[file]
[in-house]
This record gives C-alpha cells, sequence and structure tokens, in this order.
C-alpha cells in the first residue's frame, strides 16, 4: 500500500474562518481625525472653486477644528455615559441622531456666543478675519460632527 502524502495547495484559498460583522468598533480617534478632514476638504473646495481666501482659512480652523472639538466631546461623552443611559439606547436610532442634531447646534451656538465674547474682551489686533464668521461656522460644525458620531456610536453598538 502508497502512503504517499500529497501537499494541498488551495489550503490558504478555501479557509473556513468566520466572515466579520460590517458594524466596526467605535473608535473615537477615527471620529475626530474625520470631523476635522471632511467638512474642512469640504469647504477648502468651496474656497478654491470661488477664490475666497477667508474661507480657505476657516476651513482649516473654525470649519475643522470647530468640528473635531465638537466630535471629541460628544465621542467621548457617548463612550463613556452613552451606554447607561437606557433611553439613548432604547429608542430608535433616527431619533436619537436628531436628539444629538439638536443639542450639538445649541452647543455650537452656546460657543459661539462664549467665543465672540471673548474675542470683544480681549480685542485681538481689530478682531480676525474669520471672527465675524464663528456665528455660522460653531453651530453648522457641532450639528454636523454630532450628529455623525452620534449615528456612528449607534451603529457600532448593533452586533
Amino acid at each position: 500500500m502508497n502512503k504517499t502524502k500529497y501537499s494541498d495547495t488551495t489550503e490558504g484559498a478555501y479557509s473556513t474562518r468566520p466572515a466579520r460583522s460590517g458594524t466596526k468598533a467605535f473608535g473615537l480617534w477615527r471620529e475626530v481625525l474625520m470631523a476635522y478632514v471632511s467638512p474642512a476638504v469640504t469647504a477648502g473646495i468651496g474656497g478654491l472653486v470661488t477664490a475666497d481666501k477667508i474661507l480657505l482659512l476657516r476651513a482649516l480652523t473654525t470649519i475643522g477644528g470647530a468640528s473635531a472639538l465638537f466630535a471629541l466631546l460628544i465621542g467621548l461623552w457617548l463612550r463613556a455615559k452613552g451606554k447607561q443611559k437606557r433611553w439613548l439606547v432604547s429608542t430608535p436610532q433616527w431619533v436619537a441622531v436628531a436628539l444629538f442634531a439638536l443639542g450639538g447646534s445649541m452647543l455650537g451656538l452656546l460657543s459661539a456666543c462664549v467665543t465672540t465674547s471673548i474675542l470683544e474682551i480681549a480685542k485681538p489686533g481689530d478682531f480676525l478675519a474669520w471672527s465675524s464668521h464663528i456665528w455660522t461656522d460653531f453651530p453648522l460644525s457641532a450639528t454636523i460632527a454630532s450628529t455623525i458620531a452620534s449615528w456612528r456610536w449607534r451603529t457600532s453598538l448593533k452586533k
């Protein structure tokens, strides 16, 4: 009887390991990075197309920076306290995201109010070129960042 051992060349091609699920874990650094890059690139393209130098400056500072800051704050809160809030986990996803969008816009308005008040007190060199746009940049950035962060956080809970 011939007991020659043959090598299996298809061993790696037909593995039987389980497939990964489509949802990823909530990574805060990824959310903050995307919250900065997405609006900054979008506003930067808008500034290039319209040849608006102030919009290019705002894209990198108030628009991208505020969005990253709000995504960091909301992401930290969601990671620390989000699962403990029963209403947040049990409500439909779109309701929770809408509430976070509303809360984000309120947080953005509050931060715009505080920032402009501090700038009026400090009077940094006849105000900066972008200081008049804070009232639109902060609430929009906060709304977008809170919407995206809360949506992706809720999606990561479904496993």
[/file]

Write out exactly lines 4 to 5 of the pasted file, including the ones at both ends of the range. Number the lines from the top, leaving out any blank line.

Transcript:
Amino acid at each position: 500500500m502508497n502512503k504517499t502524502k500529497y501537499s494541498d495547495t488551495t489550503e490558504g484559498a478555501y479557509s473556513t474562518r468566520p466572515a466579520r460583522s460590517g458594524t466596526k468598533a467605535f473608535g473615537l480617534w477615527r471620529e475626530v481625525l474625520m470631523a476635522y478632514v471632511s467638512p474642512a476638504v469640504t469647504a477648502g473646495i468651496g474656497g478654491l472653486v470661488t477664490a475666497d481666501k477667508i474661507l480657505l482659512l476657516r476651513a482649516l480652523t473654525t470649519i475643522g477644528g470647530a468640528s473635531a472639538l465638537f466630535a471629541l466631546l460628544i465621542g467621548l461623552w457617548l463612550r463613556a455615559k452613552g451606554k447607561q443611559k437606557r433611553w439613548l439606547v432604547s429608542t430608535p436610532q433616527w431619533v436619537a441622531v436628531a436628539l444629538f442634531a439638536l443639542g450639538g447646534s445649541m452647543l455650537g451656538l452656546l460657543s459661539a456666543c462664549v467665543t465672540t465674547s471673548i474675542l470683544e474682551i480681549a480685542k485681538p489686533g481689530d478682531f480676525l478675519a474669520w471672527s465675524s464668521h464663528i456665528w455660522t461656522d460653531f453651530p453648522l460644525s457641532a450639528t454636523i460632527a454630532s450628529t455623525i458620531a452620534s449615528w456612528r456610536w449607534r451603529t457600532s453598538l448593533k452586533k
């Protein structure tokens, strides 16, 4: 009887390991990075197309920076306290995201109010070129960042 051992060349091609699920874990650094890059690139393209130098400056500072800051704050809160809030986990996803969008816009308005008040007190060199746009940049950035962060956080809970 011939007991020659043959090598299996298809061993790696037909593995039987389980497939990964489509949802990823909530990574805060990824959310903050995307919250900065997405609006900054979008506003930067808008500034290039319209040849608006102030919009290019705002894209990198108030628009991208505020969005990253709000995504960091909301992401930290969601990671620390989000699962403990029963209403947040049990409500439909779109309701929770809408509430976070509303809360984000309120947080953005509050931060715009505080920032402009501090700038009026400090009077940094006849105000900066972008200081008049804070009232639109902060609430929009906060709304977008809170919407995206809360949506992706809720999606990561479904496993």